28 Jan How to Treat Alcohol Withdrawal
If someone with a dependency on alcohol decides it’s time to stop, they will most likely go through alcohol withdrawal, a physical reaction to the stoppage of alcohol consumption. Alcohol withdrawal is very serious and consulting a medical professional is highly recommended, especially with the presence of an irregular heartbeat, fever, seizures or hallucinations.
Symptoms of Alcohol Withdrawal
The severity of symptoms is generally related to the amount of alcohol consumed and the duration to which the alcohol was consumed. More alcohol over a longer period of time will often lead to more severe symptoms.
Symptoms can begin as soon as two hours after the last drink and may include:
- nausea and/or vomiting
- elevated heart rate
More severe withdrawal symptoms, known as DTs, may occur in long-time drinkers or heavy drinkers. Severe symptoms may include:
- low grade fever
- hallucinations (hearing things, seeing things, and feeling things)
Treating Alcohol Withdraw
There are two important things to understand about alcohol withdrawal:
- This is a physical reaction.
- Getting through withdrawals is just one part of the treatment.
The best course of action when dealing with alcohol withdrawals is always consult with a medical professional or with a licensed addiction treatment or detox center. Alcohol withdraw is very serious and safety is always important when dealing with intense physical responses.
Treatment should focus on reducing the severity of symptoms while preventing complications from unchecked alcohol abuse. But again, this is just one part of the treatment. An equally important aspect of effectively treating alcohol is with a corresponding therapeutic treatment plan. Individual, group or family counseling plans will combat the underlying causes of the addiction as well as teach techniques and strategies to cope with these issues, leading to long-term recovery.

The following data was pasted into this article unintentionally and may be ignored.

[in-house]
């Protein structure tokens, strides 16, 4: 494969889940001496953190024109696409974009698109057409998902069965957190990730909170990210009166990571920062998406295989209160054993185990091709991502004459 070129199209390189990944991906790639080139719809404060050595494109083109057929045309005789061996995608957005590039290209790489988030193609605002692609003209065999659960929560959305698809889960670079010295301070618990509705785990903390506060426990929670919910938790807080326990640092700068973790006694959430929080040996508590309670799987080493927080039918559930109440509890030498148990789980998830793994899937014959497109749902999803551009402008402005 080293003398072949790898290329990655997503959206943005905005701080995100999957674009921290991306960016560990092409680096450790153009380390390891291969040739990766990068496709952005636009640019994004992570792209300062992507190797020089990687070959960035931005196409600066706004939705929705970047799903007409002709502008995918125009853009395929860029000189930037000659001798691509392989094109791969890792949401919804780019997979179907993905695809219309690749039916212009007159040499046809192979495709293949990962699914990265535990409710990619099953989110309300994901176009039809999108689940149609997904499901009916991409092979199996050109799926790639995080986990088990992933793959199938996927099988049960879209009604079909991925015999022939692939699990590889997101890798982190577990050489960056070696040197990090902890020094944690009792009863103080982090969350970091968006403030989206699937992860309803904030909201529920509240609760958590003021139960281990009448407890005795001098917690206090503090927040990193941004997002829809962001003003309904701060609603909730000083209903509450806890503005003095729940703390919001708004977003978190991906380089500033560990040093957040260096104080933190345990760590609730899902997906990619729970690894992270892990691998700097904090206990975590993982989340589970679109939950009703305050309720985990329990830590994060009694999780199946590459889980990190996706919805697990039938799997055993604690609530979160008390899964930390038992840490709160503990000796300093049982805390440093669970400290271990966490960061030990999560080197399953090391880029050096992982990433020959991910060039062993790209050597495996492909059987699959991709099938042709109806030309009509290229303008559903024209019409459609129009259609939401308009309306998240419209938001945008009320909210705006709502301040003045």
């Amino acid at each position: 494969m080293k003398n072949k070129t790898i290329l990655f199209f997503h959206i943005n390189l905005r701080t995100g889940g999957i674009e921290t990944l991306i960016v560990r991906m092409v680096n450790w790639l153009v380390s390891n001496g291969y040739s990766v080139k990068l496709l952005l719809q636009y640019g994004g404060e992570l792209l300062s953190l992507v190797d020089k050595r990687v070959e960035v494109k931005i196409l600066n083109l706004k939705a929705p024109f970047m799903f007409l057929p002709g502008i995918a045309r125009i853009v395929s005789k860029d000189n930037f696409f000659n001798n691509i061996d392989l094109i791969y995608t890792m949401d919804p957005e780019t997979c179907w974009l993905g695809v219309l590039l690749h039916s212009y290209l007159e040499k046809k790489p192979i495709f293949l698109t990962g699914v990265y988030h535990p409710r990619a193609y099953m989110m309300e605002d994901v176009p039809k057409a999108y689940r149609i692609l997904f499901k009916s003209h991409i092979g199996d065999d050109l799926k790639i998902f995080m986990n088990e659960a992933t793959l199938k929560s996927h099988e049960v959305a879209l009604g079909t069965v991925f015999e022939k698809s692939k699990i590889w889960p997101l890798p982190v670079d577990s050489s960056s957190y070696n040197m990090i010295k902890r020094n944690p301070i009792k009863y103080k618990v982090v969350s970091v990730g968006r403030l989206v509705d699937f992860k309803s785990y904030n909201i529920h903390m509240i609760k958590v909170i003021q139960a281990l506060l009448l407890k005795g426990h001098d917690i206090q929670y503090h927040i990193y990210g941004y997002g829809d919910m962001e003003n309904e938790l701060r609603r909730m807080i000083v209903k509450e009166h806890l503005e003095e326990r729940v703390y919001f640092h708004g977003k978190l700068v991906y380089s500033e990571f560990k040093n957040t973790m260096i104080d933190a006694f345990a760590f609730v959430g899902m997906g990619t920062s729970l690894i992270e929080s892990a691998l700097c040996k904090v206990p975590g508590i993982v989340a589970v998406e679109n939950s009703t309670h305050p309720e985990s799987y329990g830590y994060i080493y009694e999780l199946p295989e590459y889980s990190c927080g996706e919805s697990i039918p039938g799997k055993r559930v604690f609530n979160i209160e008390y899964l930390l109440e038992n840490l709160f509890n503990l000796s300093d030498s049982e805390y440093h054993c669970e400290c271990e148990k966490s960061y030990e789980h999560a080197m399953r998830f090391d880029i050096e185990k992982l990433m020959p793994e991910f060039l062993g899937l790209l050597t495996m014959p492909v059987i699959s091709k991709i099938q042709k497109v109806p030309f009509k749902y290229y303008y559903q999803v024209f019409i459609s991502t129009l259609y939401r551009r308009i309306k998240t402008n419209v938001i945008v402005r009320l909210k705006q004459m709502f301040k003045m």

Mild to moderate cases can be treated through outpatient facilities. Treatments include daily visits with doctors to monitor and treat symptoms, as well as alcoholism counseling for you and/or your family and friends.
More serious cases will require inpatient treatment with constant monitoring.
But the consistent treatment regiments are monitoring and managing the physical response while simultaneously working with therapists and counselors to treat the long-term effect of alcohol abuse so that once the drinking has stopped, it stays stopped.